The Hong Kong Special Administrative Region Establishment Day celebrates the end of British rule over Hong Kong on this day in 1997 after more than 150 years. Hong Kong Island was ceded to the British in the Treaty of Nanking and made into a Crown Colony. In the following years, the British amassed more and more territory, gradually gaining land up to the Shenzhen River.
In 1984, the People’s Republic of China expressed its wish for Hong Kong to be returned to it, and the British government eventually agreed. On 1 July 1997, Hong Kong was made a Special Administrative Region of the People’s Republic of China but was kept capitalist to preserve the Hong Kong way of life for 50 years after the cession date. Macau followed two years later when it too was given to China from Portugal on December 20, 1999.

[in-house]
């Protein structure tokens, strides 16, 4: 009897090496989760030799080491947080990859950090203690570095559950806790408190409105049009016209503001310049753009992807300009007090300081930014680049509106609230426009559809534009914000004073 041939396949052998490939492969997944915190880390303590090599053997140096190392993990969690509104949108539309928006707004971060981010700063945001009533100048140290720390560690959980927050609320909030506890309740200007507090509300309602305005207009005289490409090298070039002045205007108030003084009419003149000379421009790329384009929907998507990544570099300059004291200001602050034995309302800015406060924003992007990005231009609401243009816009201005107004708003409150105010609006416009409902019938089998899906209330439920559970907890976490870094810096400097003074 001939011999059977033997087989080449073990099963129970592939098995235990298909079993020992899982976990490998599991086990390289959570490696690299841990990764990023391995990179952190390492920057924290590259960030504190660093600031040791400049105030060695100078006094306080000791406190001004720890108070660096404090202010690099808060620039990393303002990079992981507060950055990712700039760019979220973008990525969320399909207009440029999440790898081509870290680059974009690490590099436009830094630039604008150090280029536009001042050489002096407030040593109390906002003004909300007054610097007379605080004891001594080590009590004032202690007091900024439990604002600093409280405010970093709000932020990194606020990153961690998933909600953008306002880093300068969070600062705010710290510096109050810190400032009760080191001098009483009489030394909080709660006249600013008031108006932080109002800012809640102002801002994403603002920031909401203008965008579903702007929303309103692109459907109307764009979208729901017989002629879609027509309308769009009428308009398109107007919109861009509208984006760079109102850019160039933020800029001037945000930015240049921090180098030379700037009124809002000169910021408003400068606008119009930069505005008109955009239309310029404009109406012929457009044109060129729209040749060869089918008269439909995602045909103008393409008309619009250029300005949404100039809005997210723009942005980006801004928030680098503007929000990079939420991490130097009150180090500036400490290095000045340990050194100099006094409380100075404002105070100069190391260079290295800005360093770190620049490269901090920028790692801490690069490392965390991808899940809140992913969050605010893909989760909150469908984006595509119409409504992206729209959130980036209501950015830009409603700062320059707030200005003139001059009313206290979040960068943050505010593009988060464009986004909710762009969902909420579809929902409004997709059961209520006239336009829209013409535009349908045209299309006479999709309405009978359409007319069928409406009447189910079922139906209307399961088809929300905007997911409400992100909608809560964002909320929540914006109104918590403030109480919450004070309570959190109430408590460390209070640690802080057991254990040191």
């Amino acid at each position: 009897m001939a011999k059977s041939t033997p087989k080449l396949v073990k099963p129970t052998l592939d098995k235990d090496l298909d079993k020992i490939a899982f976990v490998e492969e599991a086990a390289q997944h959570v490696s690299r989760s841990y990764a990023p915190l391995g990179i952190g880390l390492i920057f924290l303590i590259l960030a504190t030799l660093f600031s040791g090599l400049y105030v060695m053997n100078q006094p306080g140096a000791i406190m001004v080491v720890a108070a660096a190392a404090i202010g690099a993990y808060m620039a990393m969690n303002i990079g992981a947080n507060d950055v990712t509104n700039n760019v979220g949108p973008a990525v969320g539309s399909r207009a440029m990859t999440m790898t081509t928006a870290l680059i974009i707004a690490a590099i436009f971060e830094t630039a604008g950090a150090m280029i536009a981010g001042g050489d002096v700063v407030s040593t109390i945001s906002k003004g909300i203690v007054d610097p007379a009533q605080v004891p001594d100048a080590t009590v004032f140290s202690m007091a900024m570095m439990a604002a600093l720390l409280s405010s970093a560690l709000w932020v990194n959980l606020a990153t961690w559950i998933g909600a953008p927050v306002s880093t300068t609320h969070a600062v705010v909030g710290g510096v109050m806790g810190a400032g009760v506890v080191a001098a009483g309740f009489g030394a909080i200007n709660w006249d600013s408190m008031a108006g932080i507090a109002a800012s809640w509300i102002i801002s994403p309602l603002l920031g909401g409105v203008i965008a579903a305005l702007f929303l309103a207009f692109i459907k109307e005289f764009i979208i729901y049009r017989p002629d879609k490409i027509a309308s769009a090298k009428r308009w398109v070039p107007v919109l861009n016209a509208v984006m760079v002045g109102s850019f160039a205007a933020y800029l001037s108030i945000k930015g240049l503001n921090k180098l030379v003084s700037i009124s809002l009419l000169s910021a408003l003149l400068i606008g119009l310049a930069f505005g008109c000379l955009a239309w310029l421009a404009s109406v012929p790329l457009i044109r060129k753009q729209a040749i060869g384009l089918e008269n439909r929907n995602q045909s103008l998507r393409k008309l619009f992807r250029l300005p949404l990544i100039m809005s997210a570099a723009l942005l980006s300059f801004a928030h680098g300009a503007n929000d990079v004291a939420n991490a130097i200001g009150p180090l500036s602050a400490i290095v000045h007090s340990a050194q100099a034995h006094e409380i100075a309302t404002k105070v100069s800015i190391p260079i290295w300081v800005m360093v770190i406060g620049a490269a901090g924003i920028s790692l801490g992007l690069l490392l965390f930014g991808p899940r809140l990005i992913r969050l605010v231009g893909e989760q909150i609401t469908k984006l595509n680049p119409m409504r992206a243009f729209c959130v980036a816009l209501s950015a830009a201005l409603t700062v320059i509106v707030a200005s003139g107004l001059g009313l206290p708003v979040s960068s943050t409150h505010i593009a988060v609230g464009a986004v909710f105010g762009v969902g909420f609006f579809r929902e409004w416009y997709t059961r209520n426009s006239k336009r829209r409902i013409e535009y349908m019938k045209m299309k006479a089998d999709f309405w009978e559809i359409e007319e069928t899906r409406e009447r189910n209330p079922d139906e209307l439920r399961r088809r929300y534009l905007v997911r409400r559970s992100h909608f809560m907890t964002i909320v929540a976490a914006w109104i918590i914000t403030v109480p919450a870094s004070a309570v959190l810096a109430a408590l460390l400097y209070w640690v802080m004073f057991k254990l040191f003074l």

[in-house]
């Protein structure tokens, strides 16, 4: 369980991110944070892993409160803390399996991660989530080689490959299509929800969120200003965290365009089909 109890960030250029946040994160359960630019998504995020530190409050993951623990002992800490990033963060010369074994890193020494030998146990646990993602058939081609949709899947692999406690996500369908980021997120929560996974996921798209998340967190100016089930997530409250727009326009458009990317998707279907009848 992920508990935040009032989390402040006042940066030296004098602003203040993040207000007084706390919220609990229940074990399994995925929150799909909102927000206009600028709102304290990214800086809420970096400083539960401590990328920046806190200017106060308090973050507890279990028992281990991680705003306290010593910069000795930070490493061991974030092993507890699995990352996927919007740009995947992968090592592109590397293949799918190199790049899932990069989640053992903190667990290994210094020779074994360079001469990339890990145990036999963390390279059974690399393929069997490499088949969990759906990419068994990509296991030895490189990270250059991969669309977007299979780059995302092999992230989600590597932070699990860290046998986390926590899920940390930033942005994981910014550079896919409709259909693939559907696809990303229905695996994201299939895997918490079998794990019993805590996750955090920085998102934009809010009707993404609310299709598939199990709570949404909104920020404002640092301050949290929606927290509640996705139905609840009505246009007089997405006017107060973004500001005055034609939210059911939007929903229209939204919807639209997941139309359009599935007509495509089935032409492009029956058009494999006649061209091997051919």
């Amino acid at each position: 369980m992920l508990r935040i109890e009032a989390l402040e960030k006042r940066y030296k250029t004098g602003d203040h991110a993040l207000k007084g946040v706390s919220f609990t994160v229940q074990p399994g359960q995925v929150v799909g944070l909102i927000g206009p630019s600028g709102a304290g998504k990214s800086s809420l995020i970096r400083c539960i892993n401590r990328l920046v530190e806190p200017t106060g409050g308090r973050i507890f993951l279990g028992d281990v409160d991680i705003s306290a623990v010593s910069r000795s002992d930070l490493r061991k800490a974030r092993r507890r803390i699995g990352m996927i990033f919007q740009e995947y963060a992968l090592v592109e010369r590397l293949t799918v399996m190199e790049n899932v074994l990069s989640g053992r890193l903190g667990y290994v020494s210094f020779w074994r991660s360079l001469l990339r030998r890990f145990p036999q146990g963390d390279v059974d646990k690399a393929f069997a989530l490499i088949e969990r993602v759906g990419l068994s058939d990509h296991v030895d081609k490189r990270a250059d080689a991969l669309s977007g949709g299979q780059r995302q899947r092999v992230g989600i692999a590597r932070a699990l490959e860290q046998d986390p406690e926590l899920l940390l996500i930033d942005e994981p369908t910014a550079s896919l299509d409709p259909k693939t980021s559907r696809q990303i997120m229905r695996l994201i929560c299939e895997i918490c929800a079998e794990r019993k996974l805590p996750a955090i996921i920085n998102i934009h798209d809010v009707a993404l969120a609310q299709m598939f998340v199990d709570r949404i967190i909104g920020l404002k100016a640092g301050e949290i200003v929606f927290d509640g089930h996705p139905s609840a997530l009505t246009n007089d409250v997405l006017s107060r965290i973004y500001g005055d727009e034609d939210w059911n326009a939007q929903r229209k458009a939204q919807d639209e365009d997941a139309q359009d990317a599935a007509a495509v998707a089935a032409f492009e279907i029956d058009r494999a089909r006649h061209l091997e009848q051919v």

The main attraction on Establishment Day is the fireworks display over Victoria Harbor the evening of July 1, as shown in the picture above.
Another de facto tradition are protest marches advocating for human rights, suffrage, and free speech. These protests frequently occur at Wan Chai, Causeway Bay, and Central.